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How Japan’s robots will lead the world towards digital transformation

Source | : By Laxman Bhatia

It’s no longer the big beating the small, but the fast beating the slow.—Eric Pearson, CIO of International Hotel Group

Many individuals think of Japan as a leader when it comes to technology. This can be seen through some of their technology, which is the most advanced in the world.  Japan’s consumer culture is also more open to new technology than the rest of the world. They embrace and utilise much of this technology. As a result, companies in the country are starting to embrace digital transformation.


The Promising Future Of Digital Transformation In Japan

Many experts and organisations believe that the country has the potential for a promising future with digital transformation. There is significant evidence that supports the idea that Japan will lead the rest of the world in development and adoption of robots for business and personal purposes.

There are several reasons that Japan sticks out as a shining beacon for the future of robots. First and foremost, the culture is more accepting of robots than many western cultures. In the U.S. and much of Europe, robots are feared. They are thought of as mindless machines that have the potential to outsmart human beings and replace them. In Japan, however, robots are often thought of as quality companions. This may be due to the fact that the majority religion in the country, Shinto, includes a belief in animism, meaning objects have spirits. This acceptance of robots as caregivers can already be seen in hospitals across the country. Due to the fact that there is a massive shortage of nurses, robots are being utilised to assist the current nurse workforce in heavy lifting and data collection.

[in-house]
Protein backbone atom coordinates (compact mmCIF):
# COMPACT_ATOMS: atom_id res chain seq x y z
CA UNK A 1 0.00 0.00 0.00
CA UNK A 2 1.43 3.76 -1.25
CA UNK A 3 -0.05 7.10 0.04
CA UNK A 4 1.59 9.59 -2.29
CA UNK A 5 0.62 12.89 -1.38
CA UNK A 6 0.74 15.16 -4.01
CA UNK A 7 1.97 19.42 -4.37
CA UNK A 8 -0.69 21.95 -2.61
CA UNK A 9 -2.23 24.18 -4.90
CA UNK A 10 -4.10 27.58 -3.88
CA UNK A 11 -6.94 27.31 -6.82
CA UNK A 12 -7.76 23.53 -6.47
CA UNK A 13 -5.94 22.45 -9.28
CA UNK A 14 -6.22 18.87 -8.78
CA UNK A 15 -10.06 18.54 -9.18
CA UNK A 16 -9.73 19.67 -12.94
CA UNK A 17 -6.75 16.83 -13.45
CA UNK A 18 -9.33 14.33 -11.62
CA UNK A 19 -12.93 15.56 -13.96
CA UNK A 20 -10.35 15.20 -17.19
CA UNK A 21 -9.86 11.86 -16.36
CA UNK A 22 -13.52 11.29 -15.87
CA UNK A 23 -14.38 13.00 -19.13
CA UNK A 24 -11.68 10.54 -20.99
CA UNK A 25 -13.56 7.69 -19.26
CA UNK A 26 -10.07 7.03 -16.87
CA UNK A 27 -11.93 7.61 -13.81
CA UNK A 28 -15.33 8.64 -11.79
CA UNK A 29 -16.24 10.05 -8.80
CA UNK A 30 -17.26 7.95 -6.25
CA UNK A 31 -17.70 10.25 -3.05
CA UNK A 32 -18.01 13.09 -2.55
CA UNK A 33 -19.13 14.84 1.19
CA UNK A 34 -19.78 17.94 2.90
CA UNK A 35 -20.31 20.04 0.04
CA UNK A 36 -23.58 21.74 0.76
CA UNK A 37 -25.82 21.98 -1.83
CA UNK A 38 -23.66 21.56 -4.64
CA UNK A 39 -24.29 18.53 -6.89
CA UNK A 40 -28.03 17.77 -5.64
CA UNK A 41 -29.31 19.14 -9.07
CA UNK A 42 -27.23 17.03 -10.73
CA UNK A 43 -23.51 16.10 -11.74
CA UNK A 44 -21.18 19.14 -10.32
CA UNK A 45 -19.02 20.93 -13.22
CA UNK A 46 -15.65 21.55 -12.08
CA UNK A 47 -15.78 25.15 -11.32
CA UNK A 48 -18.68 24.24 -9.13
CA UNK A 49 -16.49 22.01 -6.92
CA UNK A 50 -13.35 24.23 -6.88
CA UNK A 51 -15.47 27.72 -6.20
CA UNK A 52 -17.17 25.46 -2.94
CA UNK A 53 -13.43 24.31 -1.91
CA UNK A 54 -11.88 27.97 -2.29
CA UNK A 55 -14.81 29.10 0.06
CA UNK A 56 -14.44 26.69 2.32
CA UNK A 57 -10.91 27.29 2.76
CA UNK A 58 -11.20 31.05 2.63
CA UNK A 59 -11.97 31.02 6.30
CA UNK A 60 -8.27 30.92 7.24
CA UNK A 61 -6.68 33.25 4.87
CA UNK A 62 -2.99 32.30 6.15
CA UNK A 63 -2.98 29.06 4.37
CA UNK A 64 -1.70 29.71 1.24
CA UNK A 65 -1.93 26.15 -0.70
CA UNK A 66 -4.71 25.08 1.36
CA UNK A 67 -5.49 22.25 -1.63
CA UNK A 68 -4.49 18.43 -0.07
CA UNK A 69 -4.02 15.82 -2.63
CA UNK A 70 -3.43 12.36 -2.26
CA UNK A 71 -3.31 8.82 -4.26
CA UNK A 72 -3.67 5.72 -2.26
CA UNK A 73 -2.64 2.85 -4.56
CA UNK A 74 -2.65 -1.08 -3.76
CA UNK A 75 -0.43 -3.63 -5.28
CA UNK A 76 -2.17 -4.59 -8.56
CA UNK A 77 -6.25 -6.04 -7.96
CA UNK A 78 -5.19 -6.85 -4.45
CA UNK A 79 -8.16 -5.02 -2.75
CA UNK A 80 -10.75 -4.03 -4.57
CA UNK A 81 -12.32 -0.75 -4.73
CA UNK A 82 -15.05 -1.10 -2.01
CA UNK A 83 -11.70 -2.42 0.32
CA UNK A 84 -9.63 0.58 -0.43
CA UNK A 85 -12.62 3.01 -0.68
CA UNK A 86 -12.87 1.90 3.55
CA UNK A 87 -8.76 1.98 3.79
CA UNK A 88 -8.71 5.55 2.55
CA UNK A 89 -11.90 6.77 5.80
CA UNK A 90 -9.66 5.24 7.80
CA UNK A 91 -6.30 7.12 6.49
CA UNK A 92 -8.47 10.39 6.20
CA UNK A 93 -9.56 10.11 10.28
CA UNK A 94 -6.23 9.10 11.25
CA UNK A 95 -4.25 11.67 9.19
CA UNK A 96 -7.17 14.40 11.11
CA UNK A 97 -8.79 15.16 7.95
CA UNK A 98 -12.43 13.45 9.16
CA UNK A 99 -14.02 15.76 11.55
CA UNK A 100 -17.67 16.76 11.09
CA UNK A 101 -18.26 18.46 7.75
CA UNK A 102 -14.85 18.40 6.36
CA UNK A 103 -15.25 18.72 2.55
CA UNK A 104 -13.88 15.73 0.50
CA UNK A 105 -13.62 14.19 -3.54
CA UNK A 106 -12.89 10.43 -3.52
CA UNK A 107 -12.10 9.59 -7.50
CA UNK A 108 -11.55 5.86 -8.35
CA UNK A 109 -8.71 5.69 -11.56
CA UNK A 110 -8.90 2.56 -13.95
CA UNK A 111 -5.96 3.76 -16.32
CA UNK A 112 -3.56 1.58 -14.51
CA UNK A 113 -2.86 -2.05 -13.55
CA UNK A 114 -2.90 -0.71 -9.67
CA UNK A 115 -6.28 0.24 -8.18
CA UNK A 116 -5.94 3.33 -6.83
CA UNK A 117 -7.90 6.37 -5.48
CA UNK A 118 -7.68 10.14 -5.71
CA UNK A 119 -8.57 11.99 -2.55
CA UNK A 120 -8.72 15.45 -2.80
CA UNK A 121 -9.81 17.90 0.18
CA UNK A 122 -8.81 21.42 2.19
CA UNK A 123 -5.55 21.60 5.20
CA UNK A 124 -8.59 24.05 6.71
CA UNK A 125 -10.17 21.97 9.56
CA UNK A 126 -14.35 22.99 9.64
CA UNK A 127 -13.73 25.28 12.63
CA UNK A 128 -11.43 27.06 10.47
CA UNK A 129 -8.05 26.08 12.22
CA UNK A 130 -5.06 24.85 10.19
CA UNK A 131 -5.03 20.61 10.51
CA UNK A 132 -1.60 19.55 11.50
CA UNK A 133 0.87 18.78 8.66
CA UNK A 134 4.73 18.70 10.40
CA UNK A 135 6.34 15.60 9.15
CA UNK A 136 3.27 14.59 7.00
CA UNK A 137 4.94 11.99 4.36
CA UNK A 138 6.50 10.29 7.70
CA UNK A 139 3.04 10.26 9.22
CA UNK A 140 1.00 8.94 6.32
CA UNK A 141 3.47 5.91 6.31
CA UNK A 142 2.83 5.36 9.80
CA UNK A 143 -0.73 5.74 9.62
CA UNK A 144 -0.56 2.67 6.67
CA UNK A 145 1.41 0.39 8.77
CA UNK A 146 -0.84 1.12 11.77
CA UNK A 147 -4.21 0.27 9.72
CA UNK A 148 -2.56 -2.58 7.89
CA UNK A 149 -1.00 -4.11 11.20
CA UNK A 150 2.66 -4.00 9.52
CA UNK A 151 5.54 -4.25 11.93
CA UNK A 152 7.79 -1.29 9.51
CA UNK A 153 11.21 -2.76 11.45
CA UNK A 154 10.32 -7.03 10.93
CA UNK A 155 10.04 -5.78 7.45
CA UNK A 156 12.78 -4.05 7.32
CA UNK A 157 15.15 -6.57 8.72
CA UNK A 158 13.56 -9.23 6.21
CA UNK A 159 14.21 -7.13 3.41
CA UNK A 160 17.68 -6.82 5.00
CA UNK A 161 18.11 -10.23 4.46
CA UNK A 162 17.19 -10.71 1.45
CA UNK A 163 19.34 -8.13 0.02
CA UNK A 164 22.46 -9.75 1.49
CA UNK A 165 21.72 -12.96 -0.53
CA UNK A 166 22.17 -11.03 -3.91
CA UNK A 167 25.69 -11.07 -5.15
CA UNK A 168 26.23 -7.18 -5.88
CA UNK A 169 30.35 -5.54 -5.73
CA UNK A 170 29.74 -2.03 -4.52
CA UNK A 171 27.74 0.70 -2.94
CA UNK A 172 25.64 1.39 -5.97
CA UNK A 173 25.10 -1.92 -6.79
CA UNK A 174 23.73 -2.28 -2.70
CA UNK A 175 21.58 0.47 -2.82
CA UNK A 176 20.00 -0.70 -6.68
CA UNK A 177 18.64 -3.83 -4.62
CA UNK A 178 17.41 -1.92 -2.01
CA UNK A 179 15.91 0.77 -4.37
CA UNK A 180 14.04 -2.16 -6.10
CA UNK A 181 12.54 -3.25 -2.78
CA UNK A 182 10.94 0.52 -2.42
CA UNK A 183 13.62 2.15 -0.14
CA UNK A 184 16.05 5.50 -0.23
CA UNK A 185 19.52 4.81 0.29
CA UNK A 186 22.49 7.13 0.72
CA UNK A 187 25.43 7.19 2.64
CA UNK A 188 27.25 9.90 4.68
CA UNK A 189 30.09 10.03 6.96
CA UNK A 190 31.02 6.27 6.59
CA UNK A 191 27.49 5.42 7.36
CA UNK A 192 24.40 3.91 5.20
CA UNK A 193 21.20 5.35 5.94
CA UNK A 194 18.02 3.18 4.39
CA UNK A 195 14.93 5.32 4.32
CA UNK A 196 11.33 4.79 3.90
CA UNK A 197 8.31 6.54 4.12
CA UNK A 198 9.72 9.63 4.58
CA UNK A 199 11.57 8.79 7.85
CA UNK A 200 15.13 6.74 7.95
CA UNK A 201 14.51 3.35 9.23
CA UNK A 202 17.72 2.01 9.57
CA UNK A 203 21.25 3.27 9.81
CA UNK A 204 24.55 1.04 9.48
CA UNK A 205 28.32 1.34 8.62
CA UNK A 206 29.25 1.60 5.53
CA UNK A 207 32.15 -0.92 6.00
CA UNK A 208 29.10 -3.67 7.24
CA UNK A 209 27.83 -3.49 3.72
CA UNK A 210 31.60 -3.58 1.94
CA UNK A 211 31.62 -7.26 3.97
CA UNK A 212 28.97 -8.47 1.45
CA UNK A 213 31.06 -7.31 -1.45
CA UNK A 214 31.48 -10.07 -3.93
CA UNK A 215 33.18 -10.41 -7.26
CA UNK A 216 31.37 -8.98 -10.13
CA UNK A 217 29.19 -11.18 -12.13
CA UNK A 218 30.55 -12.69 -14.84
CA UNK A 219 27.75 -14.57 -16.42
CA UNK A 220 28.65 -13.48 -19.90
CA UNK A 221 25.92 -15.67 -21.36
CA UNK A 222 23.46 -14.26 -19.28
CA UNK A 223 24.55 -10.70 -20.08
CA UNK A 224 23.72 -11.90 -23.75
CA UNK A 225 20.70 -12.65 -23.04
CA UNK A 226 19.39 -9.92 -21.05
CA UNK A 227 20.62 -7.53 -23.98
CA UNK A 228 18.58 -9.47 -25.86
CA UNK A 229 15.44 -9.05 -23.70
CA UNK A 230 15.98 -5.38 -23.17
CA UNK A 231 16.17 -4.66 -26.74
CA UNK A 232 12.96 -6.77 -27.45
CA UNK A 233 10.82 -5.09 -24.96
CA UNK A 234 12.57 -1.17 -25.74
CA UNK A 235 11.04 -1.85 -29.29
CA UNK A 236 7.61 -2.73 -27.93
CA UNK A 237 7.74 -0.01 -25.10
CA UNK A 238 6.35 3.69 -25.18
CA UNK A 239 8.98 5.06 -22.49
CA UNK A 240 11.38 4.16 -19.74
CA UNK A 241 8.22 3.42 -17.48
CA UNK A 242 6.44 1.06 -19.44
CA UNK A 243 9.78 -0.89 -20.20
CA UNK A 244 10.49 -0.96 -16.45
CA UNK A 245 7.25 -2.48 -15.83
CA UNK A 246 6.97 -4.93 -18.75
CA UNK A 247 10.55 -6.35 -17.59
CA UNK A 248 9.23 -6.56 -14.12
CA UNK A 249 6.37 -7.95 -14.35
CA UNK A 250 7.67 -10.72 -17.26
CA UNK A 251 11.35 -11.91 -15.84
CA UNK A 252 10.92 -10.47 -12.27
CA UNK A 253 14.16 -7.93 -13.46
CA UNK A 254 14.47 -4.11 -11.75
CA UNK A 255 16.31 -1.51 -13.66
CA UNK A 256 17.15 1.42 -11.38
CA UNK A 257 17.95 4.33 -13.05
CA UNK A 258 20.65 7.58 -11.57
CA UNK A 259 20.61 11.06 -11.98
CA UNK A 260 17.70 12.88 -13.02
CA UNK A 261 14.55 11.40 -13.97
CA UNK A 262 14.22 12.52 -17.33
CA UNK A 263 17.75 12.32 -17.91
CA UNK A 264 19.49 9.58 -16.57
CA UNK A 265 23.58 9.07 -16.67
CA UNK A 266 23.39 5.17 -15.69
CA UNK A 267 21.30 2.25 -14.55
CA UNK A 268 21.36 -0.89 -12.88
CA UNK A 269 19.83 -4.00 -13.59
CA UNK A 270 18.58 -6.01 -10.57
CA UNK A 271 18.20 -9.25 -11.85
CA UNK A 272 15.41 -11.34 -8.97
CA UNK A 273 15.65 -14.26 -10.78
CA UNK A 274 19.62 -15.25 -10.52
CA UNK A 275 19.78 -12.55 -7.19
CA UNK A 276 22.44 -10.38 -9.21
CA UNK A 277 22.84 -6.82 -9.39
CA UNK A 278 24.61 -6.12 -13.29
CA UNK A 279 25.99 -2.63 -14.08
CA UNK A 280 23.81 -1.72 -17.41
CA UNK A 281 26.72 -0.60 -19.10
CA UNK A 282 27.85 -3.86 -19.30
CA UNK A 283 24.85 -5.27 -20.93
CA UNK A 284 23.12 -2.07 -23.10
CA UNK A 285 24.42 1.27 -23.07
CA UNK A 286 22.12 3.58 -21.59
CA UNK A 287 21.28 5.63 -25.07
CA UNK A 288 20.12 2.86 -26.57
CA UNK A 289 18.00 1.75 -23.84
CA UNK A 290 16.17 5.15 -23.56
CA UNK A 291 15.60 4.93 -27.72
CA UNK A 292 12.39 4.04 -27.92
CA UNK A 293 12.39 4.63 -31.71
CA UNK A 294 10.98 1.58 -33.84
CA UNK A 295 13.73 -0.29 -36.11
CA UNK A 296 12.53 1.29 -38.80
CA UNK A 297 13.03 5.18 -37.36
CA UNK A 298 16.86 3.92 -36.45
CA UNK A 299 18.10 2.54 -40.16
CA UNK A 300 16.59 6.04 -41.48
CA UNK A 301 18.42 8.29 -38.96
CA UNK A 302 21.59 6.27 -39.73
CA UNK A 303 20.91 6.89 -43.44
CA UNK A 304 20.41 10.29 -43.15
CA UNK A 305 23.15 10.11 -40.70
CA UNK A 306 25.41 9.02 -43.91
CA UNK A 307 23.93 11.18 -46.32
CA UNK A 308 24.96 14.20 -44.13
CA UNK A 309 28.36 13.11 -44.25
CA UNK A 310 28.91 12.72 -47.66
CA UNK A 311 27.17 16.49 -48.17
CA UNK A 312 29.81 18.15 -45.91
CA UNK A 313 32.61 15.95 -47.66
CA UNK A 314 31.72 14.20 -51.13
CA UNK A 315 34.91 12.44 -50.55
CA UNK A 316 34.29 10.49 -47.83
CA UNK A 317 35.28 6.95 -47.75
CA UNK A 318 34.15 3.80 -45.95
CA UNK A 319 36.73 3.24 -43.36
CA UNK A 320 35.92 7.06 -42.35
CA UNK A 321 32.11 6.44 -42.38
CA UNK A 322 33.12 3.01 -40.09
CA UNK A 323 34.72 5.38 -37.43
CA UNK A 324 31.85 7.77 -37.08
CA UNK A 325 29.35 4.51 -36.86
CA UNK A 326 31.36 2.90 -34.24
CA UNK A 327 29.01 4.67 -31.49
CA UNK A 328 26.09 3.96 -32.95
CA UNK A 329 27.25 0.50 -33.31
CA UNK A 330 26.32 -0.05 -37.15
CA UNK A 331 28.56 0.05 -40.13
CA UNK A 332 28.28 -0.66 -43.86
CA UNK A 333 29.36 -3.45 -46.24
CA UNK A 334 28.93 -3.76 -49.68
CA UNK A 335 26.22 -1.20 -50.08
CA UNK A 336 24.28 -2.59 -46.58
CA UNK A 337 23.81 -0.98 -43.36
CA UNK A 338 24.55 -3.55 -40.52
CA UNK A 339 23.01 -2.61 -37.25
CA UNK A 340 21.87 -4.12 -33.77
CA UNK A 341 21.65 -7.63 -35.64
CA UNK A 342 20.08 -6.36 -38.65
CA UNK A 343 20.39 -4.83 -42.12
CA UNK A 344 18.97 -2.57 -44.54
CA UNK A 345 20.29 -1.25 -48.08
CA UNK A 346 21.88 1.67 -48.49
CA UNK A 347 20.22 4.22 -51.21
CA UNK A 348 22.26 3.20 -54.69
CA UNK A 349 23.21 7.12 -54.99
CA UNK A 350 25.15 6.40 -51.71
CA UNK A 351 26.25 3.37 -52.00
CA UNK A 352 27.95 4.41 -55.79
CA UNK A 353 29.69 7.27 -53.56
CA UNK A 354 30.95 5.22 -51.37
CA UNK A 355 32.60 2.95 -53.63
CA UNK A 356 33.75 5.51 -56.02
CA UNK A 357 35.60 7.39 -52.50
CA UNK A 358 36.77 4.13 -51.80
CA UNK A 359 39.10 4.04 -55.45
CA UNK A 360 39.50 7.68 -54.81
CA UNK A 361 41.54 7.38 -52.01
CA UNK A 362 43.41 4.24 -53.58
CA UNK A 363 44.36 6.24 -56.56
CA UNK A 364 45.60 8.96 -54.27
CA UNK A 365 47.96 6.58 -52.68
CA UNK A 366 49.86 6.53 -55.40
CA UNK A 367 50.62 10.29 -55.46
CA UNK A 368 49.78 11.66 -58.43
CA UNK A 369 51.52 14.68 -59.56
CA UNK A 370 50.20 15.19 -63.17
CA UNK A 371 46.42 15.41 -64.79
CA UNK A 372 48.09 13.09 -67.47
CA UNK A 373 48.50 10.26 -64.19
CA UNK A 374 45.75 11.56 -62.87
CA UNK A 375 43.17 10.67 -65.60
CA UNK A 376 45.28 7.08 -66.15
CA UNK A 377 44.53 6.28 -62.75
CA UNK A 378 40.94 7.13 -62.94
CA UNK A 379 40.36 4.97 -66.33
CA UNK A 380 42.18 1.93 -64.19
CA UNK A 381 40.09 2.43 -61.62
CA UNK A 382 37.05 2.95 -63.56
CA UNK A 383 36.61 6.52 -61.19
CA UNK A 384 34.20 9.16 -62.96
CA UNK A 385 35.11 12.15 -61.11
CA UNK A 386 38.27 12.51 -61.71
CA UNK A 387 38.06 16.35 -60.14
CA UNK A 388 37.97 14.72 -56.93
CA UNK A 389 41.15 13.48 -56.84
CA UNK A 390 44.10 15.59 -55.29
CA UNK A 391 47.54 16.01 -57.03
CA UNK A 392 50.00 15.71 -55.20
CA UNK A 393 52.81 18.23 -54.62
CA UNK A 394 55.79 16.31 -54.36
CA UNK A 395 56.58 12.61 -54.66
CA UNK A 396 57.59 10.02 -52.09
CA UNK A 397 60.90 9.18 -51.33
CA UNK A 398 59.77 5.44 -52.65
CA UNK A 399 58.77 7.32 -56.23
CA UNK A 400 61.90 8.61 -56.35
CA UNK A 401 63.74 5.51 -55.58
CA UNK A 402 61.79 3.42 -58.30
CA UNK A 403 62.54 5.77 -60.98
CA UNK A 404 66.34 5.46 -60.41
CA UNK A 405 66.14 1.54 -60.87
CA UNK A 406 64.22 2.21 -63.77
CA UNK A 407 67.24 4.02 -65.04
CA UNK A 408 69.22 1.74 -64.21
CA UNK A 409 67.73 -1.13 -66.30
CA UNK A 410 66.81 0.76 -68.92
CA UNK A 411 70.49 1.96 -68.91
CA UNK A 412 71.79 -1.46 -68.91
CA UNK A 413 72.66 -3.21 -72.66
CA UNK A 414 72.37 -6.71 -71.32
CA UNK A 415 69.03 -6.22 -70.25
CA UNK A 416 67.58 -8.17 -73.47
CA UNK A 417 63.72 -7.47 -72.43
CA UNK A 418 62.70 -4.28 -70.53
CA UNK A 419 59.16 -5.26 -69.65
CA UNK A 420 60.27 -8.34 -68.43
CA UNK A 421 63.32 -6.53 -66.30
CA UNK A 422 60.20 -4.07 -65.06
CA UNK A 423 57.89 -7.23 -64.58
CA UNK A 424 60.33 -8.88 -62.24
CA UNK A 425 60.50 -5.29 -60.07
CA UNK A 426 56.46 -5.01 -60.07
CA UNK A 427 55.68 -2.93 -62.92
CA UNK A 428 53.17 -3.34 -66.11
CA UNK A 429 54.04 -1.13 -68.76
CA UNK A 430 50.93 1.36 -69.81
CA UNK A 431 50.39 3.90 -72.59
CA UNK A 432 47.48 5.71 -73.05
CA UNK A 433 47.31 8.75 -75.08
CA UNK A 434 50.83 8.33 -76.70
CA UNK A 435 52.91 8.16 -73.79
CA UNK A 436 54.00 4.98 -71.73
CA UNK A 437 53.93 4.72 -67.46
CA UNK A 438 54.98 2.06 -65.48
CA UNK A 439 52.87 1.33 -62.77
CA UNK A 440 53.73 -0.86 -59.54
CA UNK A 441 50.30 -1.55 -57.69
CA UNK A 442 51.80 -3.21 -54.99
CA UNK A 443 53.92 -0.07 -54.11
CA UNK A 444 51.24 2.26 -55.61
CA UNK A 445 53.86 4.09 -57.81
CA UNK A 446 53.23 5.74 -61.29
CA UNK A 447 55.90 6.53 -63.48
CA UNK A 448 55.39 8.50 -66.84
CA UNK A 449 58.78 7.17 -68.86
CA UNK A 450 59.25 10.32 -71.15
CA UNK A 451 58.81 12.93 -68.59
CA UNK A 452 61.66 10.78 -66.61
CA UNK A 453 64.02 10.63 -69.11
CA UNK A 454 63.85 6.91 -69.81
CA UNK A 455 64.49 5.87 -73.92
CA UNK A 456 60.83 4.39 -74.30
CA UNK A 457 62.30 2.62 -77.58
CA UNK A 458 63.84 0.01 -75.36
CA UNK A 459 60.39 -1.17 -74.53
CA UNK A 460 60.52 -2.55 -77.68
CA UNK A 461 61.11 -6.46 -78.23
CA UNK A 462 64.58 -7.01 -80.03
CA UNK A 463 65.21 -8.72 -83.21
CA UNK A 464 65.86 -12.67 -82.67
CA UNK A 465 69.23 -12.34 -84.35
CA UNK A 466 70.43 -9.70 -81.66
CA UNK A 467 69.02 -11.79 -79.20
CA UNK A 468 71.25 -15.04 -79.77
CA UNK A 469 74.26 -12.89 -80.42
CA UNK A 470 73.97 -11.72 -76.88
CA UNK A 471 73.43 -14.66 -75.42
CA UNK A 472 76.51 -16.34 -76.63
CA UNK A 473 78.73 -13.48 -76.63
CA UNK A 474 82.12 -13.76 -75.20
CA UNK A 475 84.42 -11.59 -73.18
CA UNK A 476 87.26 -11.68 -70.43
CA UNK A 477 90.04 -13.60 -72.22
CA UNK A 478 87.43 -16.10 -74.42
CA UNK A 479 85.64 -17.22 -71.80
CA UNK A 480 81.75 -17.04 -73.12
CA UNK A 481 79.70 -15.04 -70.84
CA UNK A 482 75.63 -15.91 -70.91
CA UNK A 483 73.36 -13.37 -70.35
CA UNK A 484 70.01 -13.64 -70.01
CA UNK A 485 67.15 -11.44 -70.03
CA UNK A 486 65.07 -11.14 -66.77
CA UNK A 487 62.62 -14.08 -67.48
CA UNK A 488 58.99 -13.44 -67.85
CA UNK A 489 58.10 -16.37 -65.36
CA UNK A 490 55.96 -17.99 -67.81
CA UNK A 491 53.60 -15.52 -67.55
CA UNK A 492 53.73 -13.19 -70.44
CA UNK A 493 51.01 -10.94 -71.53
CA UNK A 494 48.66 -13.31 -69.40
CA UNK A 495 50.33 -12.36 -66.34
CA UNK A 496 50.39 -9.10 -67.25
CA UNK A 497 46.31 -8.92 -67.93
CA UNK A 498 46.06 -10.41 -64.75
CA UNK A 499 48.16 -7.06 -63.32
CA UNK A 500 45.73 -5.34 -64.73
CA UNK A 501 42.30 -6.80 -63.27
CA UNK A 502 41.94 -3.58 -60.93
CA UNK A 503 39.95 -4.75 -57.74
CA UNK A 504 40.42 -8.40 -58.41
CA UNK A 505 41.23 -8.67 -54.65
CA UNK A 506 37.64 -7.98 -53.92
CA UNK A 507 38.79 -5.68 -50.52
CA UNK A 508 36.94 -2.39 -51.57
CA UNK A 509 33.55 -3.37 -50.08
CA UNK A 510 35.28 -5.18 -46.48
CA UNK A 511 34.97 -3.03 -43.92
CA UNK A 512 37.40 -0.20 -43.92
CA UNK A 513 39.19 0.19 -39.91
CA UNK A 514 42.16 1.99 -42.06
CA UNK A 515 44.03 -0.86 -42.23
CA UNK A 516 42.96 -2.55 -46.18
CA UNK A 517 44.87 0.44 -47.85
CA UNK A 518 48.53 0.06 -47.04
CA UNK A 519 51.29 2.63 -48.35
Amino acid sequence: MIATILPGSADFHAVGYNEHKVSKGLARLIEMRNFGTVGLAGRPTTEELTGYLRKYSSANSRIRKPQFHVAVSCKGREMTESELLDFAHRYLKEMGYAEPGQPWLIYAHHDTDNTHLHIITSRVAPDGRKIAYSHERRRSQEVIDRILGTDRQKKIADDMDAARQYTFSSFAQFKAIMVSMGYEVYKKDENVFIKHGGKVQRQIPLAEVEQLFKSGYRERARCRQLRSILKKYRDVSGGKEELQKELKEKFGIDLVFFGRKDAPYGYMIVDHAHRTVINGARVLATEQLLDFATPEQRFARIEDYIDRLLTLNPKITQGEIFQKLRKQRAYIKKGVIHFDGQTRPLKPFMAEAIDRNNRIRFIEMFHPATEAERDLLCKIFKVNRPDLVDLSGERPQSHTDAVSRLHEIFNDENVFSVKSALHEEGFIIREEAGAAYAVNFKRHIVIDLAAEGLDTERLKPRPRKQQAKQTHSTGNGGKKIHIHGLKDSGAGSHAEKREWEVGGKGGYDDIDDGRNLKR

Another reason that Japan will likely be a leader with robots is the shrinking workforce and the growing need for elderly care. The country has one of the few populations in the world that is shrinking, meaning that the population of seniors is ballooning and there are fewer people to look after them. This conundrum is coupled with the fact that more and more adults are choosing to work rather than stay home and care for the family. Then there is the fact that not many foreigners immigrate to Japan. In the U.S. over 13% of the population is foreign residents. In Japan, this percentage sits below 2%. With fewer working adults in Japan and fewer caretakers, robots will be a necessity in caring for the ageing population.

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